Tesla Inc. has confirmed that its cloud computing platform has been compromised by hackers.
The automotive, energy storage, and solar panel manufacturing company was alerted to the breach by a cloud threat defence company.
It is believed that Tesla’s Amazon Web Services account was hacked to mine cryptocurrency.
Hackers used sophisticated evasion methods to avoid detection, which included keeping use of computing power to a minimum while also masking their IP address through CloudFlare’s CDN service.
This kind of hack is known as cryptojacking, which only became a certified class of attack in 2017.
What is cryptojacking?
This is the process of creating new digital coins by solving complex mathematical problems by using large amounts of computer processing power.
Hackers save money on power by installing software on other people’s computers to mine coins without consent.
Numerous organisations have been hacked this way, including Starbucks, YouTube, and most recently, the Information Commissioner’s Office (ICO).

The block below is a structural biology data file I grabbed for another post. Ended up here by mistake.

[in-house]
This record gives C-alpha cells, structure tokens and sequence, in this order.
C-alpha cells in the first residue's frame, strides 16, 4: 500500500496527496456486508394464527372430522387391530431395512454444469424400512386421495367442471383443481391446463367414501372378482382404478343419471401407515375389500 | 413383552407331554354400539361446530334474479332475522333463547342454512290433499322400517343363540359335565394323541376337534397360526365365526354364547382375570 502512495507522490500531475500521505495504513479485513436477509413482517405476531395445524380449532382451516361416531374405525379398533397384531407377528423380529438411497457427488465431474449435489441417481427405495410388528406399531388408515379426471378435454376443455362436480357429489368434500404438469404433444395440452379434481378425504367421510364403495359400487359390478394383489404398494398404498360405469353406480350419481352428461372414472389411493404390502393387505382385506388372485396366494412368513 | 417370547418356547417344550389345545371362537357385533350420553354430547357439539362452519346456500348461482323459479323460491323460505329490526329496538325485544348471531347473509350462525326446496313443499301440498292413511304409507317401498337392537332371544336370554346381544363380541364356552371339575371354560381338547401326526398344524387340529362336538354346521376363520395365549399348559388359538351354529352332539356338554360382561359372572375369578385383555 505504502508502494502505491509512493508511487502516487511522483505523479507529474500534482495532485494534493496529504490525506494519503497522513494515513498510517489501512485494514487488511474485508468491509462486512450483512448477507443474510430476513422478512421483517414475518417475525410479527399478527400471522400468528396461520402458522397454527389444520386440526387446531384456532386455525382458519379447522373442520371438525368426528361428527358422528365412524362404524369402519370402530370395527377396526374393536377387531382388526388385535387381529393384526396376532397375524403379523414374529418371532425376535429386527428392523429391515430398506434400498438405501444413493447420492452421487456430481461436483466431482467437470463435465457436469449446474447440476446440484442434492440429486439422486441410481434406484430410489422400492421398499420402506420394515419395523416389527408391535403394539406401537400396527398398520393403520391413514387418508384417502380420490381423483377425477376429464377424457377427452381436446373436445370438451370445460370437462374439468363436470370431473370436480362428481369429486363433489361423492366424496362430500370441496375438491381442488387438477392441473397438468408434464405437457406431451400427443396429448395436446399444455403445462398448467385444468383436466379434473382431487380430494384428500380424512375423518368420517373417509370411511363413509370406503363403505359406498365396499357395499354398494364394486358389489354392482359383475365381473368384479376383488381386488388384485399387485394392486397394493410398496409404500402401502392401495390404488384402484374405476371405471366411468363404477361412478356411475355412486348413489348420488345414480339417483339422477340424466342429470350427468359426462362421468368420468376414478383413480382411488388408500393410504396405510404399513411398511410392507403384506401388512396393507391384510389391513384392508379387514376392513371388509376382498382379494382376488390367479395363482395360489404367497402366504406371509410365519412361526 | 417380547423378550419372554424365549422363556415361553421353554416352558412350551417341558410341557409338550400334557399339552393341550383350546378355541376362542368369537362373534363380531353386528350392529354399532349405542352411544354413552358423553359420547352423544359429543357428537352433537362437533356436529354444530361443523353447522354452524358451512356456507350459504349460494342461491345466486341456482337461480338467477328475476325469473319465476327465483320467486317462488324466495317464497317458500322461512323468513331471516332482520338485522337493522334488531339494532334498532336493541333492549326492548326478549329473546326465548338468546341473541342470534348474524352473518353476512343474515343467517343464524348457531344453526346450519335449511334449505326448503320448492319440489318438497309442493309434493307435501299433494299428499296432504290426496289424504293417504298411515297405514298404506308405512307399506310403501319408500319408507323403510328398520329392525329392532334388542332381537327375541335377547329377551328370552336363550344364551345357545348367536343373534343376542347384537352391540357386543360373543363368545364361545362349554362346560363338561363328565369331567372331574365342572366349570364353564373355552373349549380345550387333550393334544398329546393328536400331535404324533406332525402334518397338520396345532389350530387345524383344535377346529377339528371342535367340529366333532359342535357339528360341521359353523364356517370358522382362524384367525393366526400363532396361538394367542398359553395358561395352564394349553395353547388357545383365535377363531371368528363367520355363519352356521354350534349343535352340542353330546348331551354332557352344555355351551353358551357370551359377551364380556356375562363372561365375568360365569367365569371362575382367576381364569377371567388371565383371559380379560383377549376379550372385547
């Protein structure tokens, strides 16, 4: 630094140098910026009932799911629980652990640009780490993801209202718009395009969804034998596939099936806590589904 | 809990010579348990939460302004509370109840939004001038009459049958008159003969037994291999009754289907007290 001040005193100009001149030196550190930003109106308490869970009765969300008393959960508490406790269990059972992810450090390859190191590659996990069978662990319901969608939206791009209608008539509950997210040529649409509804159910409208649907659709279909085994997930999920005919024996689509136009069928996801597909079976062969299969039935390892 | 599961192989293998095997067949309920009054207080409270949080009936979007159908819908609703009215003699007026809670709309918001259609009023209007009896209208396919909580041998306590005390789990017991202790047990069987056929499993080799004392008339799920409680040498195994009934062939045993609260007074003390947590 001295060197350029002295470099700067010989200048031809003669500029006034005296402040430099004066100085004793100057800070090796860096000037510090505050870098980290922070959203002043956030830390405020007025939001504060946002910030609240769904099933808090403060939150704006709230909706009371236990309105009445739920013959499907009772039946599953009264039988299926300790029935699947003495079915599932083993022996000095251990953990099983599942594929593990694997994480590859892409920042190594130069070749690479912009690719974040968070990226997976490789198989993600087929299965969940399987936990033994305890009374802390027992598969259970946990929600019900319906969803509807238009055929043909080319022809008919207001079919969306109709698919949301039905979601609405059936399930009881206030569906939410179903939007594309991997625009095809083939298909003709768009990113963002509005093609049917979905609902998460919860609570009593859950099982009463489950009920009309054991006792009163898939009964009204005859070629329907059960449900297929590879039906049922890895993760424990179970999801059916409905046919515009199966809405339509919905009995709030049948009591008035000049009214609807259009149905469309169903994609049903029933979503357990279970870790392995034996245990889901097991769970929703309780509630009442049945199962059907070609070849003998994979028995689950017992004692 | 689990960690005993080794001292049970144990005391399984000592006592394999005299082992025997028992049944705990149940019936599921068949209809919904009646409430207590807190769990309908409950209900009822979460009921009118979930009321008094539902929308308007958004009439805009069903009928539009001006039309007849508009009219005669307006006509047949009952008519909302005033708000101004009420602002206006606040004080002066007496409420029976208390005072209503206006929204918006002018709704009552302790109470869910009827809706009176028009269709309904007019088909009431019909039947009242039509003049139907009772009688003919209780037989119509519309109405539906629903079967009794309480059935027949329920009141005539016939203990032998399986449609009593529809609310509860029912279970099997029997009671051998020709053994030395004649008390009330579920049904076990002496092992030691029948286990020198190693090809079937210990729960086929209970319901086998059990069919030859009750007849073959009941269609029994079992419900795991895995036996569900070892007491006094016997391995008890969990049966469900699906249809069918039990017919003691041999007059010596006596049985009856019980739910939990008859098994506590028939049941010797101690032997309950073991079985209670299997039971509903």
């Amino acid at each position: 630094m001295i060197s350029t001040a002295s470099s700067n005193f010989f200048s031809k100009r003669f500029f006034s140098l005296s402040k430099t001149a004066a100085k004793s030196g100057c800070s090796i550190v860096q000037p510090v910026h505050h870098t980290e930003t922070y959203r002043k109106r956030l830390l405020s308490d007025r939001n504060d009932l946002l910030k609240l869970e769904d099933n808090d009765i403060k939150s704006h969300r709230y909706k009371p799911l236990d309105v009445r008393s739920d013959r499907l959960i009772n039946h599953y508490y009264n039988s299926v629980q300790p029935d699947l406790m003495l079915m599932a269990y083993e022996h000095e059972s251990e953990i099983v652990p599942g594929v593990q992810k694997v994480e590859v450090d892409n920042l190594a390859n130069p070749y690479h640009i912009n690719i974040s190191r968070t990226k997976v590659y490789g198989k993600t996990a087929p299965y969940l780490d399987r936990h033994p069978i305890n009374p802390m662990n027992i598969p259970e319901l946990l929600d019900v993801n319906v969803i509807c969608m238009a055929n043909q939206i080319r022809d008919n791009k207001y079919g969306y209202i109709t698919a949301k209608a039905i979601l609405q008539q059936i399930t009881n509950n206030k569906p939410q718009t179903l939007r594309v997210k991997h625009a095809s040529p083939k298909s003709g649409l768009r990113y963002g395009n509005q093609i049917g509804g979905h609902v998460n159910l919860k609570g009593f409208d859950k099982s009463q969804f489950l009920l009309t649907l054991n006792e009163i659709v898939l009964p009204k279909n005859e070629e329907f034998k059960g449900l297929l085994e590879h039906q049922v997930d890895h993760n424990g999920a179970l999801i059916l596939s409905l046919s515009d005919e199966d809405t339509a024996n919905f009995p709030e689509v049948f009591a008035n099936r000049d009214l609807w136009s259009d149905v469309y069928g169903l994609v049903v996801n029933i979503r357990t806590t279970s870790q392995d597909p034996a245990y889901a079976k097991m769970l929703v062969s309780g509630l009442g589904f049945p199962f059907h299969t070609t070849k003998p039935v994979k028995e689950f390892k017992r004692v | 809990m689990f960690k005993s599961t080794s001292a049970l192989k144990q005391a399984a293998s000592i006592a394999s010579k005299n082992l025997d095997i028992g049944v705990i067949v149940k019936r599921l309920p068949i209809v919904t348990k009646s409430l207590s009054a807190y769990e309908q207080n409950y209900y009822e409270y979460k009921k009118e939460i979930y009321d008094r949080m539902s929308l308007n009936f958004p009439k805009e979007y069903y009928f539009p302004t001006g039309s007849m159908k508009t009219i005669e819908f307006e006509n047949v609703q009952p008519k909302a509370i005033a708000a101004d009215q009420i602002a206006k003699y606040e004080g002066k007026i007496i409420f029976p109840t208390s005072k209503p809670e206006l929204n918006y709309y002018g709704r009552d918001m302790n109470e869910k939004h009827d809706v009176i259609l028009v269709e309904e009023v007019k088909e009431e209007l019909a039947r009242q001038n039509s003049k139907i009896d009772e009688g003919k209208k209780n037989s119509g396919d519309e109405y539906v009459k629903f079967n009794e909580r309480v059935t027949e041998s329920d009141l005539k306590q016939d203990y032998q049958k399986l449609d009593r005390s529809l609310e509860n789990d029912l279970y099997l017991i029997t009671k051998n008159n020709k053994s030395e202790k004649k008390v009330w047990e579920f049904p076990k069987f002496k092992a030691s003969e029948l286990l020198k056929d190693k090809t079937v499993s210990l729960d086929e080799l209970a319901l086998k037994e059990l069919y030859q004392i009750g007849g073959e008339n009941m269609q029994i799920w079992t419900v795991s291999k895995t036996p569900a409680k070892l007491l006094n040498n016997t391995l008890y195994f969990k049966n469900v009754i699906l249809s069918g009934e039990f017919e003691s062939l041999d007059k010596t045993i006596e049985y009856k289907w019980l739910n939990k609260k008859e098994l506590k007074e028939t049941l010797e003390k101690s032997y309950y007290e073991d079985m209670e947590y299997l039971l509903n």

Recently, Salon magazine began asking people with ad-blockers to opt into cryptocurrency mining so that it could use their unused computer power in exchange for ad free content.
How did Tesla respond?
The company addressed the vulnerability within hours and assured the public that no customer data was stolen.
A spokesperson said, “our initial investigation found no indication that customer privacy or vehicle safety or security was compromised in any way” and that the impact “seems to be limited to internally-used engineering test cars only.”
The company paid the security firm $3,133.70 for discovering the flaw.